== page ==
Venture capital is defined as funding provided by investors to startups and small businesses that demonstrate growth potential. With the digital technology boom of the 2010s, the term ‘venture capital’ has entered into the mainstream business lexicon.
Similar to startup hot spots like California’s Silicon Valley, the Greater Cincinnati region also boasts its own venture capital sector. These capital firms play an important role in the local startup ecosystem, serving as a vital source of funding for upstart businesses.
In recent years, business leaders in both Cincinnati and Northern Kentucky have placed greater emphasis on the local startup ecosystem in an effort to be viewed as an up-and-coming hub for innovation and entrepreneurship.
Still, these efforts haven’t come without a fair share of challenges. Since 2020, the region has endured a global pandemic, high inflation, and frequent market volatility. These factors have led to a nearly 50% decrease in venture capital funding being invested in early-stage companies since 2021, said Evan Knowles — founder of Lexington-based business media company Middle Tech. In July, Reuters published a report that found venture capital funding around the world hit an annual record of $745.1 billion in 2021.
“Money doesn’t grow on trees the way it did two years ago,” said Max Dworin of Cintrifuse Capital.
Middle Tech, in conjunction with Northern Kentucky entrepreneurial resource and advocacy nonprofit Blue North, hosted a venture capital panel to discuss the current state of the industry and how founders can navigate the choppy fundraising waters.
“Founders have experienced a lot of volatility and are looking around wondering what they need to be preparing for related to their business,” Knowles said.
The panel was comprised of venture capitalists from firms located in Northern Kentucky, Cincinnati, and Lexington, including Dworin, Kim Banham of Connetic Ventures, Jon Cottrell of eGateway Capital, Mario Mazzone of KeyHorse Capital. Knowles was the event’s host.
Despite fundraising slowing overall, Banham said Connetic Ventures has actually seen an increase in funding applications from founders.
“Our deal flow has continued to increase despite what’s going on with the current market,” she said.
She did include the caveat that their increase has primarily been in pre-seeding rounds. Pre-seeding is defined as a firm investing in an idea or concept behind the startup. At that stage, the companies may be only in the initial planning stages or be limited to just a prototype.
Given the current state of the fundraising market, Dworin suggested founders focus on growing at a reasonable pace rather than chasing lofty or even inflated valuations.
“It’s less about, how are you going to grow top line? It’s how are you going to take this investment and grow in a capital-efficient way,” Dworin said. “Nobody wants to put money in and six months later, you’re out of runway, and you don’t have any traction to show for it.”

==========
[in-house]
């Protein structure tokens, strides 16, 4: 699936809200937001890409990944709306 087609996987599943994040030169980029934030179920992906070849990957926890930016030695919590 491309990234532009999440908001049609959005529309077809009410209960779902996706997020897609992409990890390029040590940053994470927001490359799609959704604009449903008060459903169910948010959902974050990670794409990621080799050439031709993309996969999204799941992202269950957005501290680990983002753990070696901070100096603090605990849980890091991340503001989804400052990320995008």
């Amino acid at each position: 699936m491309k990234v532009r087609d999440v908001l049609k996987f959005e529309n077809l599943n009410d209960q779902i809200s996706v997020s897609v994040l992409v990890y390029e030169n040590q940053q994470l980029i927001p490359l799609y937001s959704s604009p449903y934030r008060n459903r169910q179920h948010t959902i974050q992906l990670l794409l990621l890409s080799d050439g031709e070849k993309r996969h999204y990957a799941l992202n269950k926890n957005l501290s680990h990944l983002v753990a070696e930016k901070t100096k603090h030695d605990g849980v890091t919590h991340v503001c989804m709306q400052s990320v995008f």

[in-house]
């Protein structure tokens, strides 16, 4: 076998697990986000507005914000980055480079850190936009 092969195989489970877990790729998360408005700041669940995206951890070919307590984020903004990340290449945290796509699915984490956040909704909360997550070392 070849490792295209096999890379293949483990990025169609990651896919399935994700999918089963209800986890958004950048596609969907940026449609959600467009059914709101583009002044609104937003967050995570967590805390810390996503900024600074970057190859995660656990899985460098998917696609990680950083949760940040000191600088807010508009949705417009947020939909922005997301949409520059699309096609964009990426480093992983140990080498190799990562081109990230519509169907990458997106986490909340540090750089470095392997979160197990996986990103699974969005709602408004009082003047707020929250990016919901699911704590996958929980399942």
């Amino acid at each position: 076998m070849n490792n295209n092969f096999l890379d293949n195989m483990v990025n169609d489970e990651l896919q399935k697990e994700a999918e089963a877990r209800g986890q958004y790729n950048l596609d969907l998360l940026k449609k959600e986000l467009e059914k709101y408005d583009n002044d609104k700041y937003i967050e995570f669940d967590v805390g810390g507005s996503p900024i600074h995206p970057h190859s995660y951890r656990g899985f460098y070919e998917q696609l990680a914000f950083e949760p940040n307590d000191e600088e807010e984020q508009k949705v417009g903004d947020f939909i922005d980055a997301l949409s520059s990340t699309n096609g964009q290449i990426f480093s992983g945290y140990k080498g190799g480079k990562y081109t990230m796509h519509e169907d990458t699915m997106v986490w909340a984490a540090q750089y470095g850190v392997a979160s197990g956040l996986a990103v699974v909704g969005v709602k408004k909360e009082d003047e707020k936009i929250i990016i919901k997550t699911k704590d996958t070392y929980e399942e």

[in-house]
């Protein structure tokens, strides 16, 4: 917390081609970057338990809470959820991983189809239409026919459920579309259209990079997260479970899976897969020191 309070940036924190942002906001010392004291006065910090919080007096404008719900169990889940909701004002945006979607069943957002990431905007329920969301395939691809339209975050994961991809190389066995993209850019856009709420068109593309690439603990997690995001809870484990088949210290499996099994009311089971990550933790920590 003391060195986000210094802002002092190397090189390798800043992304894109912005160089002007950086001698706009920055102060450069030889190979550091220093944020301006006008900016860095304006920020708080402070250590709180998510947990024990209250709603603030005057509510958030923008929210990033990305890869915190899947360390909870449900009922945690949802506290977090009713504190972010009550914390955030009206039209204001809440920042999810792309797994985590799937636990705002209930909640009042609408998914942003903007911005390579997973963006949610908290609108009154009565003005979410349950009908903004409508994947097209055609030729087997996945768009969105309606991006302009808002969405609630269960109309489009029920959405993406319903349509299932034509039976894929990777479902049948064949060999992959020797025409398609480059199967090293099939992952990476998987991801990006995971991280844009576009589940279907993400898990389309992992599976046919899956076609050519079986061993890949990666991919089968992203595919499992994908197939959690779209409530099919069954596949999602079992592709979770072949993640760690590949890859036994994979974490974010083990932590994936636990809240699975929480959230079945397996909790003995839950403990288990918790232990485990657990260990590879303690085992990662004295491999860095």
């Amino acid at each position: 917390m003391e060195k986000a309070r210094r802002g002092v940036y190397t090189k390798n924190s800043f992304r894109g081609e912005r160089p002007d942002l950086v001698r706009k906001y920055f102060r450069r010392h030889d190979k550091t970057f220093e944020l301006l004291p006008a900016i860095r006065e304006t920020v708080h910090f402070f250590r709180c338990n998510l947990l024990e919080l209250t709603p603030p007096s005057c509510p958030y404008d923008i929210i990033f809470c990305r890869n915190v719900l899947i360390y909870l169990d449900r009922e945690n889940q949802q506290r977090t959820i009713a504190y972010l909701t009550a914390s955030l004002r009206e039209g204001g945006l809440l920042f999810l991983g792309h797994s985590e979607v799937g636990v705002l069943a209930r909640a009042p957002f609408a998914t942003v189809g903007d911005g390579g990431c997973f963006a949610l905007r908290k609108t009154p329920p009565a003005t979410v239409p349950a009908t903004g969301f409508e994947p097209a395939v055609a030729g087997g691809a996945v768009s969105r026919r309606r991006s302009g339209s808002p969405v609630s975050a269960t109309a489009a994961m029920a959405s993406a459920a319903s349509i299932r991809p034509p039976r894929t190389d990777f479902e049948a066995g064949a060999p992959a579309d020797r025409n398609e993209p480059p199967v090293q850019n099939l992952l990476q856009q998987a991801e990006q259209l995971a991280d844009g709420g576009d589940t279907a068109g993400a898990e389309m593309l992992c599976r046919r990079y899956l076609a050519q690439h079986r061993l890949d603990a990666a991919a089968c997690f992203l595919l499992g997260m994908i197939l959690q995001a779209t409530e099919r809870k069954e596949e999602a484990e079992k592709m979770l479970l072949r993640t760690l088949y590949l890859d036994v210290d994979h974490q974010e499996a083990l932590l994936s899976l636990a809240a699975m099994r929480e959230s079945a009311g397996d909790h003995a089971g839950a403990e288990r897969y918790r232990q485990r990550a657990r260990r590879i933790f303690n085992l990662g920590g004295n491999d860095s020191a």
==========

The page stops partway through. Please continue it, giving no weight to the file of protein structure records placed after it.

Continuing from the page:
Banham said Connetic Ventures generally advises companies to raise enough capital to give them two years of runway, then connecting them with other venture capital firms that focus more on investing in that startup’s specific industry.
Funding for startups in the Midwest and Kentucky has been historically undervalued, according to the panelists. Dworin referred to this phenomenon as ‘Midwest Pricing.’ To combat this, he suggested local founders and venture capitalists “aim high” but also operate in a capital-efficient manner.
“I think what makes a lot of the companies here successful versus a lot of the really big flameouts you might see on the coasts is that we are operating in a way that is more capital efficient,” Dworin said.
“We are just helping and encouraging them to focus on a bigger round that gives them more runway so they’re not stuck,” Banham said.
Despite fundraising slowing overall, each of the panelists was optimistic state of startups in Northern Kentucky and Greater Cincinnati. Dworin said he admired the “culture of collaboration” that the Greater Cincinnati startup community offers.
“Many of the organizations that are creating kind of a culture of collaboration — as one company or founder rises, everybody rises, and so that’s been really refreshing,” Dworin said.
When speaking about mergers and acquisitions, each of the panelists advised the founders in the audience to start crafting an exit plan in the early stages of their startup.
Cottrell said when planning an exit, founders need to differentiate themselves as early as possible. Being properly organized makes the process easier for venture capital firms. Negotiating a merger or acquisition also doesn’t have to mean a complete exit for the founder, he said.
“It’s not like you’re cashing out everything, when you get acquired,” Cottrell said. “A lot of the time, you’re getting equity in this company or the acquirer, and then you’ve got to grow alongside of them.”
Banham described the journey of a founder as a “roller-coaster,” so being adequately prepared when it’s time to exit will help ease the transition.